This research examines the diversity-productivity relationship in a semiarid scrubland, initially under late successional conditions and subsequently under early successional conditions created by experimental clearing, to explore the roles that productivity and stochastic mortality play in species exclusion in this environment. A total of fifteen plots were studied by measuring environmental conditions and biomass components of shrubs and seedlings. These stands were distributed along a productivity gradient across five different landforms. A hypothesis about the stochastic self-thinning mortality model along the gradient was evaluated with the diversity- productivity-environment data. The diversity-productivity relationship was linear and reversed between the early and late succession stages. The hypothesis of stochastic mortality of species exclusion was rejected in the early stages of succession and partially accepted in the mature stage of succession. Species exclusion was negatively related to productivity gradients, suggesting that strong interspecific competition occurs in high productivity plots and that a larger number of species can survive in higher abiotic stress landscapes. Further research is needed to understand the temporal and spatial variations of the ecological interactions that shape this plant community. © 2014 Jose Navar et al. Source


Rodriguez-Flores F.D.J.,Technical University Durango | Nava J.,Technological Institute of Ciudad Victoria
Tropical and Subtropical Agroecosystems | Year: 2016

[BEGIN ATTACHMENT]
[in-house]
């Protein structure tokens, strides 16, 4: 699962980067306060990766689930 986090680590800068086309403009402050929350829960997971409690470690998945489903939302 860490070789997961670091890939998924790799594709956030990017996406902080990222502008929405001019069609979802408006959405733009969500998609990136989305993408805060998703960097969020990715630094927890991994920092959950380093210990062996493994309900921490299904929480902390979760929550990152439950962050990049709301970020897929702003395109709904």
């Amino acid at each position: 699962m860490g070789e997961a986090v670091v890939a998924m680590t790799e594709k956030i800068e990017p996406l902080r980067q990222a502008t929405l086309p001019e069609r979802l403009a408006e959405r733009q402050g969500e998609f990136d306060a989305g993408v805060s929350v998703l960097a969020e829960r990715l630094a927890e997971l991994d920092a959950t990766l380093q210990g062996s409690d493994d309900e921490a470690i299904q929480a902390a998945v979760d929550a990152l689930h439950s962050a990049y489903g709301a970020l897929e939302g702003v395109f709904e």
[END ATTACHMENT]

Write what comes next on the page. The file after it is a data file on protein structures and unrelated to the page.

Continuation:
Aboveground tree biomass (bole, branches and foliage), M, plays a key role in the conventional and sustainable management of forest communities. The standard approach to assess tree or plot M is harvesting trees, developing and fitting allometric equations to trees or forest inventory plot data. In the absence of local tree allometry, it is usually recommended to fit off site allometric equations to evaluate tree or plot M. This research aims: (a) to develop an updated on site allometric equation (b) to fit available off site allometric equations to destructively harvested trees and (c) to fit available allometric equations to plot M of Mexico's Sinaloan tropical dry forests to understand sources of inherent tree and plot M variability. Results showed that: (a) the improved on site allometric equation increases precision in contrast to the conventional biomass equation previously reported as well as to off site tree M equations, (b) off site allometry projects tree and plot M deviates by close to one order of magnitude. Two tested and recommended approaches to increase tree and plot M precision when fitting off site equations are: (i) to use all available tree allometric functions to come up with a mean equation or (ii) to calibrate off site equations by fitting new, local parameters that can be calculated using statistical programs.These options would eventually increase tree and plot M precision in regional evaluations. Source